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November 06, 1996 - Image 3

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Publication:
The Michigan Daily, 1996-11-06

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LOCAL/STATE The Michigan Daily - Wednesday, November 6,1
Expert: Defendant capable of premeditation

996 -- 3.1

Four arrested at
ndate-rape
drug' use case
olice arrested four Clemson
uversity students in Clemson, S.C.,
last week and charged them with pos-
sessing Rohypnol, more commonly
known as the- "date-rape drug," The
Chronicle of Higher Education reported.
The arrests are among the first in the
country involving the controversial
drug. Banned in the United States, it is
legal in more than 60 countries as a
treatment for sleeping disorders. Women
p reportedly have had "roofies"
pedin drinks have blacked out.
According to The Chronicle, the stu-
dents, all sophomores, were all released
on bond.
A student who did not wish to be iden-
tified called the drug "recreational" and
said linking it to rape was "ridiculous."
College GOP
iticizes Sanger
our members of the College
Republicans at the University of
Minnesota have demanded that the
campus remove a poster of Planned
Parenthood founder Margaret Sanger
'due to their claim that Sanger was
racist, The Chronicle of Higher
Education reported.
Tom Gromacki, a Minnesota junior
demanding the poster's removal, said
Sajiger spoke at Klu Klux Klan rallies.
*oand his peers also criticized the stu-
dent center's birth control literature,
which urges students to "be like
.Margaret Sanger."
According to The Chronicle, Helen
Phin, head of the Student Association
at Minnesota, said she thinks the four
are "against birth control altogether."
The association is to vote o, the stu-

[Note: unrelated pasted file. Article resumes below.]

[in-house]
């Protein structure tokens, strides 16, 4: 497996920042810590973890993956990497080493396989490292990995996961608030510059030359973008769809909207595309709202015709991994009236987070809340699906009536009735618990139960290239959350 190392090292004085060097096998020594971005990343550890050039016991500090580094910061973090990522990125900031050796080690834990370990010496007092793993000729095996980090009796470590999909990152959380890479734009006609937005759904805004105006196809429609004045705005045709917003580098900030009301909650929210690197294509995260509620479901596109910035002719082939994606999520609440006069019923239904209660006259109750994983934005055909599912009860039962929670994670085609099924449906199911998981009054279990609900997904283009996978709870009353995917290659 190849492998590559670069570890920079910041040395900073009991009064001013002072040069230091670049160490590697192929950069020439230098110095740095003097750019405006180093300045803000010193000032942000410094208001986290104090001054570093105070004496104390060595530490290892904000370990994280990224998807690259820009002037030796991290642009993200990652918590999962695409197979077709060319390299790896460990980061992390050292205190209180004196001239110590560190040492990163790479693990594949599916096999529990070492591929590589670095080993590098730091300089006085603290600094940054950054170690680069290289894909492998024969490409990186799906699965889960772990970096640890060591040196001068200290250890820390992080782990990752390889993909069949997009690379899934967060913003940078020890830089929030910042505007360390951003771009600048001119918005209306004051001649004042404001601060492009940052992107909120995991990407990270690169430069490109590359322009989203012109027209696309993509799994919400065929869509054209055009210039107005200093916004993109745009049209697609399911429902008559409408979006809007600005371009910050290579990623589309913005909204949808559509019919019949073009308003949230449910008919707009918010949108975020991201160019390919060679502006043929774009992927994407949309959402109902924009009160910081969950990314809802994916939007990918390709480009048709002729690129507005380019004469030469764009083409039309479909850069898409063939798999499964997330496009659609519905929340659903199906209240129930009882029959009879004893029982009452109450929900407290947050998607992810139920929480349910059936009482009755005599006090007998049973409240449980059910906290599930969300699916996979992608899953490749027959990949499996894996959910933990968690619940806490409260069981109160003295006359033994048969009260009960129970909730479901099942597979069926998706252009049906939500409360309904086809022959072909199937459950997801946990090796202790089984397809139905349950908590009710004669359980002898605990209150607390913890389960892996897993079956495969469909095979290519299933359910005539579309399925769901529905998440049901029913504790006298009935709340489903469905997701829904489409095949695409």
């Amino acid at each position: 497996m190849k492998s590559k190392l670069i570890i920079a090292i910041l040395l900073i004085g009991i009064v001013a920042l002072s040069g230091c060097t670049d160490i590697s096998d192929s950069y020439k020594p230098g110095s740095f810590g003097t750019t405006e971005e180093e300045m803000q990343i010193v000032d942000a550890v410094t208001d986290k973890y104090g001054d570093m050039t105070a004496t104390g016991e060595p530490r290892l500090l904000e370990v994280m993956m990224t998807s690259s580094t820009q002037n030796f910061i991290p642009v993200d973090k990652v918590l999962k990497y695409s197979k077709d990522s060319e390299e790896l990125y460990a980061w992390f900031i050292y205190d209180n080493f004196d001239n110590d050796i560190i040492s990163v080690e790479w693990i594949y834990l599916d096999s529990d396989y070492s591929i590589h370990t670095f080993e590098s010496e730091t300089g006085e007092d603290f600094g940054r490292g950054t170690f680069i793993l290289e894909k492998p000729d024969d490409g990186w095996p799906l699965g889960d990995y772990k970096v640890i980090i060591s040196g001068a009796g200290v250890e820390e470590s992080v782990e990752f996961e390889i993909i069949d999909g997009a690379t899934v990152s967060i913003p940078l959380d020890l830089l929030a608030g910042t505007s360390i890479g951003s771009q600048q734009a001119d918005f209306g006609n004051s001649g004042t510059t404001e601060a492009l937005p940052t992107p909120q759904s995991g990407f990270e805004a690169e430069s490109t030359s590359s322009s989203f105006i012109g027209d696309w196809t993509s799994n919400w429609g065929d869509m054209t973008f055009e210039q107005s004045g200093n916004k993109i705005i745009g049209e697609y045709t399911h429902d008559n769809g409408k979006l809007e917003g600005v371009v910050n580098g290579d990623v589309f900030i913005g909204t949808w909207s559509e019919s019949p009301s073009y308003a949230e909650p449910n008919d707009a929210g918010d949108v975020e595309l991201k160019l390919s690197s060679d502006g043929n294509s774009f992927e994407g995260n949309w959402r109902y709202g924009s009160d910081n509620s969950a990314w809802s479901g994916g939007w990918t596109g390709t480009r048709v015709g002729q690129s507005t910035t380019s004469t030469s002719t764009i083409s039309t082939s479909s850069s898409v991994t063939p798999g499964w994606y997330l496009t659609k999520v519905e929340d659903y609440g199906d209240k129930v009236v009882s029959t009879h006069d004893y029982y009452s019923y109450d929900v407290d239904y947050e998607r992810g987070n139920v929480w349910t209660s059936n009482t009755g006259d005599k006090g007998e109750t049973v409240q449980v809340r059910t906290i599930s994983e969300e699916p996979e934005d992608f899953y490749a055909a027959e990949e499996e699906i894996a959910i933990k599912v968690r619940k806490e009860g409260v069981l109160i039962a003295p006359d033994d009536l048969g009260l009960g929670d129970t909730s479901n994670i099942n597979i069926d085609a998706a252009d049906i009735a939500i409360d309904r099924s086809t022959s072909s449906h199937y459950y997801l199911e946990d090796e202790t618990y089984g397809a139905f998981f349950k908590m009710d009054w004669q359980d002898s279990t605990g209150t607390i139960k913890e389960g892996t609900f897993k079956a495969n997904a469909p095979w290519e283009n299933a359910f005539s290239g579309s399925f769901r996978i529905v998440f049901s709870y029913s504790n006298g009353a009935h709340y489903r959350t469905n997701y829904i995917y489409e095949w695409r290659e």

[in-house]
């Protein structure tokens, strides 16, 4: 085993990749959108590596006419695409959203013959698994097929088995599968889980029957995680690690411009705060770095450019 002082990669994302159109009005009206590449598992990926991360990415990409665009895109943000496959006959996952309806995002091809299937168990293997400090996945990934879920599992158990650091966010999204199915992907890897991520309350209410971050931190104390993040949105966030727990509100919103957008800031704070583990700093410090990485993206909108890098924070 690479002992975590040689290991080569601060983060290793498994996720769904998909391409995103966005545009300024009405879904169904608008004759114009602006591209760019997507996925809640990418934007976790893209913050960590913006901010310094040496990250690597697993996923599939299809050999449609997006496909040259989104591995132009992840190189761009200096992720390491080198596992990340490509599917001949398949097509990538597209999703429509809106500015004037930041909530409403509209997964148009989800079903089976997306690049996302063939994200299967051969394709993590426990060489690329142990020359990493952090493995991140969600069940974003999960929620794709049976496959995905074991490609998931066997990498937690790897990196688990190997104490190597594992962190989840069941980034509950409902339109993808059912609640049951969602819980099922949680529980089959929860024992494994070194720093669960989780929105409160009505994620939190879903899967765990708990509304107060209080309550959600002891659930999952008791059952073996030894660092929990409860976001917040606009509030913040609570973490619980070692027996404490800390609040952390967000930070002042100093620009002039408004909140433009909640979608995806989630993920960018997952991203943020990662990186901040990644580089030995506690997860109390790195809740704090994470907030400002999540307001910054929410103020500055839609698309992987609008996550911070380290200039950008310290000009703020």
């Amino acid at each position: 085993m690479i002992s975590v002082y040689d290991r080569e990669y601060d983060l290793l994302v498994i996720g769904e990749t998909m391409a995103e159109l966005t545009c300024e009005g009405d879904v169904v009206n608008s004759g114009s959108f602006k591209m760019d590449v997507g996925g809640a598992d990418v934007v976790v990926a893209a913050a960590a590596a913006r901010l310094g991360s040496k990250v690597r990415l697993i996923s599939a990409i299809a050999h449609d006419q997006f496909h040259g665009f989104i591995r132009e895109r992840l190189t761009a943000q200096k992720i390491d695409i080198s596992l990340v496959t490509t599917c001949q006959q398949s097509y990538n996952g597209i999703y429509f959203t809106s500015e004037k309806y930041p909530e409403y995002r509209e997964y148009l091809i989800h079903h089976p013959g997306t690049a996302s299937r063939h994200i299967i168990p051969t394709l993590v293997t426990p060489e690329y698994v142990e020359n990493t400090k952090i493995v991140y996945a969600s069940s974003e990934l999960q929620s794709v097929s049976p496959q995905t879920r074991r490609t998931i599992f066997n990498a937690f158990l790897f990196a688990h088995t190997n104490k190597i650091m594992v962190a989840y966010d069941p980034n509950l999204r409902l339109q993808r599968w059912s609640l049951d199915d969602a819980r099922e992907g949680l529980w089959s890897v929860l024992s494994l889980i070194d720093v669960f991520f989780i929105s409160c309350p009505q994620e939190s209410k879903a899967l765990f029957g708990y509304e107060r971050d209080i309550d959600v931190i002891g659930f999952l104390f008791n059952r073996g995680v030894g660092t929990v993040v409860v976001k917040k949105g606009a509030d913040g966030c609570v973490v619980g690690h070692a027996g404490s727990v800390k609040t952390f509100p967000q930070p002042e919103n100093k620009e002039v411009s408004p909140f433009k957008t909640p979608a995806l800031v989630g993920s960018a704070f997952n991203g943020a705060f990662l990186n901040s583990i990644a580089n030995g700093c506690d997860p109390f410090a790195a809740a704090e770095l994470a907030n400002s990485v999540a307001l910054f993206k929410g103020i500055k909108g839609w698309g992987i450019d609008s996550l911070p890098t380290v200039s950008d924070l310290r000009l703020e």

dents' demands this week.
*ommittee to A
study retirement
A new committee will be forming at
the University of Wisconsin to address
faculty and staff retirement.
According to university records,
many faculty and staff members are
beaching retirement age and deciding
not to continue full-time.
The numbers have led Wisconsin's
Wversity Committee, the Academic
. ff Executive Committee, and Provost
John Wiley to create the Ad Hoc
Committee on Retired Faculty and Staff.
Committee Chair Edna Mora
Szymanski said the "purpose of the
committee is to develop a plan to help
'us better value our retiring faculty and
staff members."
The committee will meet for the first
time on Nov. 19 and plans to present a
:>rt to the faculty senate in the spring.
Criticism costs
positions for two
A dean and a department chair at
Baylor University in Waco, Texas, were
removed from their administrative posi-
tions last week after publicly criticizing
the university's president, Robert Sloan.
Henry Walbesser, dean of the gradu-
;e school, and Michael Bishop, chair
he journalism department, received
letters from Sloan after being quoted in
the Dallas Morning News, according to
The Chronicle of Higher Education.
Sloan wrote that their "public and
intemperate" comments indicated a
"flack of respect" for the administration
:of which they were a part.

- The Chronicle reported that
Walbesser told the newspaper he
0ieved that religious discrimination
s could be filed against Baylor
unless the university balanced its reli-
gious and academic missions. Bishop
criticized the president for dismissing
Baylor's chaplain last month.
- Compiled by Daily Staff Reporter
Janet Adamv.

PONTIAC (AP) - If Jonathan Schmitz was
able to form the intent to commit suicide, he also
would have been able to form the intent to commit
murder, a psychologist testified yesterday.
Dr. Carol Holden was called as a rebuttal wit-
ness by the prosecution in Schmitz's first-degree
murder trial in Oakland
County Circuit Court.